10 Minutes With...DJ Renegade

S&S talks tech with the man who span the BC ONE decks, DJ Renegade.
DJ Renegade, Interviews, Content production

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S & S sits down to talk tech with the man who'll be spinning the decks at this year's Red Bull BC ONE, DJ Renegade.

How many sets have you done in the UAE before? And how does the level of tech and equipment and production compare to Europe?
I have DJ’ed in the UAE about five times so far, the last time being for the Red Bull BC ONE UAE Cypher last year. It was actually the first time the competition took place in the Middle East and I was stoked to be part of it. Each time the production/equipment has been top notch. In many cases, it was better than what I typically encounter in Europe, where it’s often old tech.

What equipment will you be using at this year’s UAE CYPHER?
I will be using some Technics 1210 turntables, a Pioneer 1000 DJM with Serato, and my laptop. You can tell from that equipment list that I like to mix the old with the new.

I personally prefer using Vinyl to controllers - I just prefer the old school feel. Nothing against the new equipment, I think it’s great, but I’m not yet ready to go all the way yet and forget my roots. This is the equipment I grew up using and although I embrace progress, old habits die hard!

What DJ-ing style do you prefer? Old school vinyl or digital?
I have been DJ’ing for the past 26 years, and if that’s taught me one thing, it’s that you have to be adaptable.

I can use old or new tech but ultimately, it’s not about the medium. It’s all about the skills, and how you hone and develop it. In time, the world of DJ’ing will be dominated by controllers, and I do see this trend starting to take shape now.

A number of the venues I have performed in recently have phased out their turntables. We are certainly at a crossroads.

Do you think there is an absence of good DJ’s today?
In terms of my scene, which is the dance competition circuit, there is definitely an absence of good DJ’s. This is the case in the whole region, as a matter of fact. It’s a very niche market and depends a lot on a particular education which is lacking in many parts of the world.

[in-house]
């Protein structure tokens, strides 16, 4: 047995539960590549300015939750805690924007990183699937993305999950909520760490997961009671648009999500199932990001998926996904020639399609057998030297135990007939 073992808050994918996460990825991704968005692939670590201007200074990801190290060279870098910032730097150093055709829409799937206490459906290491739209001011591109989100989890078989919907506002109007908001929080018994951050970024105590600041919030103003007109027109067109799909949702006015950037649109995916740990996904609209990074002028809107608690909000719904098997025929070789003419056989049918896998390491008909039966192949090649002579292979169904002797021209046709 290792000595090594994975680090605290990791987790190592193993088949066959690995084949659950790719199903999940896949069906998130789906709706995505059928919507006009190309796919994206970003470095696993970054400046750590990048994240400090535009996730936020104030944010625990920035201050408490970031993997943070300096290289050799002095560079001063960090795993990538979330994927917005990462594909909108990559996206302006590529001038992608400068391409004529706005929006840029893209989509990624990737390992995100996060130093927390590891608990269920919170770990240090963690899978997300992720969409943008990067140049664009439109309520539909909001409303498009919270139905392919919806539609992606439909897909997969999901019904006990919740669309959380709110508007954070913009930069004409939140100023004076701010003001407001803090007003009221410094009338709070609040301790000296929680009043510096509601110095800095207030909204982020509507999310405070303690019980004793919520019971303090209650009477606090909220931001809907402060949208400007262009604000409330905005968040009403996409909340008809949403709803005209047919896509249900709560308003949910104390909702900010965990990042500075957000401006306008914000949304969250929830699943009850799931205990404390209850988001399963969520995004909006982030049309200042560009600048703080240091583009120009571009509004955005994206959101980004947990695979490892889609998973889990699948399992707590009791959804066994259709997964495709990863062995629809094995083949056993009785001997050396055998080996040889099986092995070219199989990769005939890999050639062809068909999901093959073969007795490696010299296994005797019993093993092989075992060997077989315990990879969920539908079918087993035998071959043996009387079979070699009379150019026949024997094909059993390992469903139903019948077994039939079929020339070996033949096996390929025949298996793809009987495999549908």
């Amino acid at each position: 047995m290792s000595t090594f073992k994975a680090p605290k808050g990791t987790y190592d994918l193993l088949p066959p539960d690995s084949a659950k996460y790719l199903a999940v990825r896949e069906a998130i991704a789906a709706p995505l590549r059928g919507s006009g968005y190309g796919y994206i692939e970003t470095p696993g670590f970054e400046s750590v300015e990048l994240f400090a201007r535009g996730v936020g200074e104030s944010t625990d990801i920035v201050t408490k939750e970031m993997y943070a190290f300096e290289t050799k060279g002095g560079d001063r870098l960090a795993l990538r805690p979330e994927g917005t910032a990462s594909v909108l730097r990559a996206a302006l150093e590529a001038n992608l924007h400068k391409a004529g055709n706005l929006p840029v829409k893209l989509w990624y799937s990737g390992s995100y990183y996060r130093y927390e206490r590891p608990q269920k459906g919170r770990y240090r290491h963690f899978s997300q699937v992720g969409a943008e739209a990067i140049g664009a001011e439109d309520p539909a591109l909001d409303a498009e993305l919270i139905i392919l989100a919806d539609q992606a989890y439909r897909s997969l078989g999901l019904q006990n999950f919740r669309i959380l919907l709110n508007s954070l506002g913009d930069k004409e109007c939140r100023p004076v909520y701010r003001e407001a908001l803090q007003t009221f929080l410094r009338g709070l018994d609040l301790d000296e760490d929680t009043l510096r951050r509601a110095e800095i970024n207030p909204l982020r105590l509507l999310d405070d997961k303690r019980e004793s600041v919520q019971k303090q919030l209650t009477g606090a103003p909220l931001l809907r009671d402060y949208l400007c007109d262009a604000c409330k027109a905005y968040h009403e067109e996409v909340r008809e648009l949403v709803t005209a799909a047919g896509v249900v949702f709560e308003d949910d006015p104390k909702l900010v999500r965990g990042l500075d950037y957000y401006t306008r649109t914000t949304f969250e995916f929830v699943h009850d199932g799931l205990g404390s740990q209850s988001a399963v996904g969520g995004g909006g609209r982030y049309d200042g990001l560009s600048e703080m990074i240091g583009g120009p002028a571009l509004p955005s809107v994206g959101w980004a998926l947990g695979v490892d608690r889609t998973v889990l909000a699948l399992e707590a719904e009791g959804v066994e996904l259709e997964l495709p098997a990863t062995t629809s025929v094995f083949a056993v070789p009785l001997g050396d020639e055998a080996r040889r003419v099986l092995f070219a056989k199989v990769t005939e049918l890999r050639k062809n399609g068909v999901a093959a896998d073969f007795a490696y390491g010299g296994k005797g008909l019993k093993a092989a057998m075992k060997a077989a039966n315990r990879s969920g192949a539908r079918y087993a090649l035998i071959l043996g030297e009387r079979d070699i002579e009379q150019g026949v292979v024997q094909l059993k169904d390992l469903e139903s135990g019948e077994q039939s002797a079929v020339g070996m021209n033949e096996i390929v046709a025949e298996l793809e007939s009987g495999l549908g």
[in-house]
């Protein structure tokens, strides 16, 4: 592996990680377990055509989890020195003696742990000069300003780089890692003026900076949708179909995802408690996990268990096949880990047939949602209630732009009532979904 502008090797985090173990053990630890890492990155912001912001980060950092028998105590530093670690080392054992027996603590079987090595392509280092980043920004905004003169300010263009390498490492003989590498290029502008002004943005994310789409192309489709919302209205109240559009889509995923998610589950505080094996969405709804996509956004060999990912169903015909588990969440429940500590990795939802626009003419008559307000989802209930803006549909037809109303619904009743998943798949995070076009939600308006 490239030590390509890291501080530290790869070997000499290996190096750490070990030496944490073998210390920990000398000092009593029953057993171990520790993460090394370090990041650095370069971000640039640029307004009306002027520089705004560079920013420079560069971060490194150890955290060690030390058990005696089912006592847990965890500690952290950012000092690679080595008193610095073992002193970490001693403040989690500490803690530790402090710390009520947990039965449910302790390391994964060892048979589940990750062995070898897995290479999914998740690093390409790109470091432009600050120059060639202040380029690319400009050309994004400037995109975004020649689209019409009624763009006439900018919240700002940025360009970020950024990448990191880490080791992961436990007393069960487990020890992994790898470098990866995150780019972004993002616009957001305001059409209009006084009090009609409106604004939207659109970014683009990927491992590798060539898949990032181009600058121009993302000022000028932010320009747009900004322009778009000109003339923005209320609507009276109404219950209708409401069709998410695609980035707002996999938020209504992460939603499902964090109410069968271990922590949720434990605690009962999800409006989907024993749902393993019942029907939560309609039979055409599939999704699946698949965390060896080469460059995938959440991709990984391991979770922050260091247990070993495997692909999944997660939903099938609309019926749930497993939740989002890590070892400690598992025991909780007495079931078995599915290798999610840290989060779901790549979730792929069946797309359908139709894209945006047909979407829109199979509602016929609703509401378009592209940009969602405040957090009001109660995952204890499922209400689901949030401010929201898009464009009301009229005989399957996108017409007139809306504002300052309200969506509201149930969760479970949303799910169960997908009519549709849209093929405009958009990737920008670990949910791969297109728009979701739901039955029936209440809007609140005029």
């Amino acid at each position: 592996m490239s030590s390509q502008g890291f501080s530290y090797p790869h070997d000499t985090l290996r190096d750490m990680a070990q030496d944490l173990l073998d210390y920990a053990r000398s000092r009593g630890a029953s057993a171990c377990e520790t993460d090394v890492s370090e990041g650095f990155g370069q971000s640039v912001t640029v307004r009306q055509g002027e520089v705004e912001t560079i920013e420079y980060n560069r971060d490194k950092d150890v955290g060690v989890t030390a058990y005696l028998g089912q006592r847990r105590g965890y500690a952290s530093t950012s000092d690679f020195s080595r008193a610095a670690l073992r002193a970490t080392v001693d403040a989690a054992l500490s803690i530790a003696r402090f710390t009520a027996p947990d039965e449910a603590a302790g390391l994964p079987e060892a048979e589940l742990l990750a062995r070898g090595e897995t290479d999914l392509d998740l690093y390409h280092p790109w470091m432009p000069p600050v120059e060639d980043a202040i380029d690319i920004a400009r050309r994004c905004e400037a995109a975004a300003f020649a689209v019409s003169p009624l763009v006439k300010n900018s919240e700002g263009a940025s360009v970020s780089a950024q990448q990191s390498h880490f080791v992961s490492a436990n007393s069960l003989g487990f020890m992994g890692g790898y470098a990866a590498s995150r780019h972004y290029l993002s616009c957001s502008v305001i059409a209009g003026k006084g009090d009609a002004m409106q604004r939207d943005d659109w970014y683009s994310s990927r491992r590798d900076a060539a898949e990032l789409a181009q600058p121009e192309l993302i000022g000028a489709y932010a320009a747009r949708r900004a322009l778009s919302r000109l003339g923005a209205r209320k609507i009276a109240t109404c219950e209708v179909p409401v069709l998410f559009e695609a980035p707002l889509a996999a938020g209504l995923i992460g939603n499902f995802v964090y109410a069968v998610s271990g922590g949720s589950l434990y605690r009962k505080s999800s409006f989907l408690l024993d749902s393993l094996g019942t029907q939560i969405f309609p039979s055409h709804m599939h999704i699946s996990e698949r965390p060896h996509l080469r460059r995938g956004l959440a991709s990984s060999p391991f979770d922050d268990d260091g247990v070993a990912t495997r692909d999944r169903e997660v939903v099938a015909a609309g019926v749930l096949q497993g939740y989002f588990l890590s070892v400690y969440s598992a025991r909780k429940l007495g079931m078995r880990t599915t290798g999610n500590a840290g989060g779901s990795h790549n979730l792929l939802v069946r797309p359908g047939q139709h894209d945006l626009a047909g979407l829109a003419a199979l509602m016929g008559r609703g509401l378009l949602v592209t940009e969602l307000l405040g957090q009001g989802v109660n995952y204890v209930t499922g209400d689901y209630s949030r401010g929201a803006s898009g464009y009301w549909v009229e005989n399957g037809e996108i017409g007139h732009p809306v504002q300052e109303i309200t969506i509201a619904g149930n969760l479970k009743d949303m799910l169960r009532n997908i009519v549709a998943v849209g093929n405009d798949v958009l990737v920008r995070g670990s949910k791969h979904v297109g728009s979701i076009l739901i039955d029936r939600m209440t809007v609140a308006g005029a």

I really think it all boils down to how developed the scene is and more importantly, how people in the scene share knowledge and use it to collectively to raise the bar, and define themselves as DJ’s in their own right.

How would you define being a DJ?
Being a DJ is not about playing the top 40. To me, being a DJ is more about being an educator, and the importance of schooling people on new music, expanding their musical horizons, and taking them on a journey during the night.

Not many DJ’s succeed in doing that as a pre-requisite, but I honestly believe it’s essential for a bona fide DJ to carve his or her own style.

What do you enjoy most about what you do?
Well it’s true that any artist loves to see the impact of his art on the audience. When I’m performing, I can virtually visualize my music through the B-Boys’ moves and I really appreciate this synergy.

Any tips for budding DJ’s?
I guess the two most important areas would be musical and technical self-development. By that I mean that aspiring DJ’s should start by educating themselves. Speak to other DJ’s you meet, share tips, ask questions, delve deep and enquire about what the driving force behind the music is. Learn the history of DJ’ing and explore various styles and niches. On a technical level, it is very important to learn the tools of the trade. Learn more about your equipment and how it can work for you and most crucially, you have to learn what to do when it doesn’t work for you!

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